The granddaughter of Alfred the Great came back to England on Tuesday — or at least fragments of a body returned, more than 1,000 years after the Wessex princess was packed off by her brother as a diplomatic gift to a Saxon king.
Tests in Bristol are expected to provide further proof that Eadgyth (roughly pronounced Edith) was indeed the woman found wrapped in silk and sealed in a lead coffin, inside a stone sarcophagus at Magdeburg Cathedral in Germany.
“Her brother Athelstan was the first king of a unified England, her husband became the first Holy Roman Emperor and her blood runs in the veins of every royal family in Europe,” said Professor Mark Horton of Bristol University.
There is no contemporary portrait of Eadgyth and few insights into her life. She was born in Wessex in 910 into one of the most powerful families in England, daughter of Edward the Elder, and half-sister to Athelstan, well on his way to being recognised as the first king of all England.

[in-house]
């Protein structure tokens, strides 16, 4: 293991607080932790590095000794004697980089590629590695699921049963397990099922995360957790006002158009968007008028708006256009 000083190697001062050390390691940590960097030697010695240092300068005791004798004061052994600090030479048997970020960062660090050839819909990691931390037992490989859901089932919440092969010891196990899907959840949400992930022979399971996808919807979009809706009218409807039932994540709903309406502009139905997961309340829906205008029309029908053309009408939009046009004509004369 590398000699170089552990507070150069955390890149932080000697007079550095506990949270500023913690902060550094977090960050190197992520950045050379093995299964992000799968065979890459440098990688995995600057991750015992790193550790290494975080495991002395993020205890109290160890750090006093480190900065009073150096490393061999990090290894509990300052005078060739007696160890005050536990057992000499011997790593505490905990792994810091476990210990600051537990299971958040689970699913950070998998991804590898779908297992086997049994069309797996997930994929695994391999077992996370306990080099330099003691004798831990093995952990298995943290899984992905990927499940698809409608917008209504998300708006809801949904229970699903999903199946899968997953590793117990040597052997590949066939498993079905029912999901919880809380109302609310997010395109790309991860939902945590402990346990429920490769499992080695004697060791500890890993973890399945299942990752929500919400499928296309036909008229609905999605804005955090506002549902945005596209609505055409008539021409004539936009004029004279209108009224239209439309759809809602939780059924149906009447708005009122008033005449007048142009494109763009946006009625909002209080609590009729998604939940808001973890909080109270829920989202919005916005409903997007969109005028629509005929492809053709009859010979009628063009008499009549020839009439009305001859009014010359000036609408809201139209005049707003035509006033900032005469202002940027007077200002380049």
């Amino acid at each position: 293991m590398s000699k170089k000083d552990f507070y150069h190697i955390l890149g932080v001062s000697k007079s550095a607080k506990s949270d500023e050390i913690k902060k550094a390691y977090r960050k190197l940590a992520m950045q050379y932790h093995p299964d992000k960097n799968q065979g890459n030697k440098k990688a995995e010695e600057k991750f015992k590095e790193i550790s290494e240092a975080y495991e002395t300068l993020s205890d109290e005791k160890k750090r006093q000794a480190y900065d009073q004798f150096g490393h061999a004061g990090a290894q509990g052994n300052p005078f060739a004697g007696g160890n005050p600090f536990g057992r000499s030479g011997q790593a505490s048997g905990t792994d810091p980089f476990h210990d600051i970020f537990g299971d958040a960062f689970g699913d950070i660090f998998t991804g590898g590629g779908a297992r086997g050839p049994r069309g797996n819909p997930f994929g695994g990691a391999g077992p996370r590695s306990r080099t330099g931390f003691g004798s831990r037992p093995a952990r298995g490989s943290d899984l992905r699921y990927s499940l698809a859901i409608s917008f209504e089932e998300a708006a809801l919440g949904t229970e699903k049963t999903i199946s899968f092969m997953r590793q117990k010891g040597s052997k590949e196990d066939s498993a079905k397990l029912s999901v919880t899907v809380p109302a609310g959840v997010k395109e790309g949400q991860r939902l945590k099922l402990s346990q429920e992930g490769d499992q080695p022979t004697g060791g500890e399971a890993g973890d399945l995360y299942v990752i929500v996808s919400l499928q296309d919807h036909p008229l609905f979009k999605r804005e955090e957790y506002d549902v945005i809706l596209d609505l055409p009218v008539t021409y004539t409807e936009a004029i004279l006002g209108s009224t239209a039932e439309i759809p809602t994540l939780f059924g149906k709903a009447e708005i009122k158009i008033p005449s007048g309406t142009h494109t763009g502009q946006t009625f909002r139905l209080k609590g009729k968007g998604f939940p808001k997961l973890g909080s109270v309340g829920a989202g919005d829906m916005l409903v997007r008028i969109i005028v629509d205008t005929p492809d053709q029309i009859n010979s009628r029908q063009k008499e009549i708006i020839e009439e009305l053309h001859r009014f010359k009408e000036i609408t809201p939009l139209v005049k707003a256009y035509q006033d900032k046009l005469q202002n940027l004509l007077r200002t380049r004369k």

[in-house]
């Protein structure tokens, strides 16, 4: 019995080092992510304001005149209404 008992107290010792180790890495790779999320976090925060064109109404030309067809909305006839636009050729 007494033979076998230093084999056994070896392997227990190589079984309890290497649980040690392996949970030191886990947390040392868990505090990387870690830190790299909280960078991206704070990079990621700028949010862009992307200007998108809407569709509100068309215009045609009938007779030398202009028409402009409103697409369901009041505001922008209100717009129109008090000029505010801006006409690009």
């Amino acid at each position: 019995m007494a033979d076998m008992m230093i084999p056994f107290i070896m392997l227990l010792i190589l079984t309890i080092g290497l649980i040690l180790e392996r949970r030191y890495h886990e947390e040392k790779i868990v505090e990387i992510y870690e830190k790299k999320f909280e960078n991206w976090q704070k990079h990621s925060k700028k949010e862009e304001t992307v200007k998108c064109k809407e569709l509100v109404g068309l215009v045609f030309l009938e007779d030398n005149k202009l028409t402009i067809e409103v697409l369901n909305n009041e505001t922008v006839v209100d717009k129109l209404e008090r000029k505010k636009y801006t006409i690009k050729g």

In 929 he sent her and her sister, Adiva, off to Otto and invited him to take his pick, sealing an alliance between two of the rising stars of the Saxon world: Otto chose Eadgyth. They had at least two children before she died in 946.
The monument in the soaring Gothic cathedral built centuries after her death was known as her tomb, but historians believed it was empty till it was opened by archaeologists in 2008 revealing a beautifully preserved coffin. An inscription recorded that it was the body of Eadgyth, reburied in 1510. — © Guardian Newspapers Limited, 2010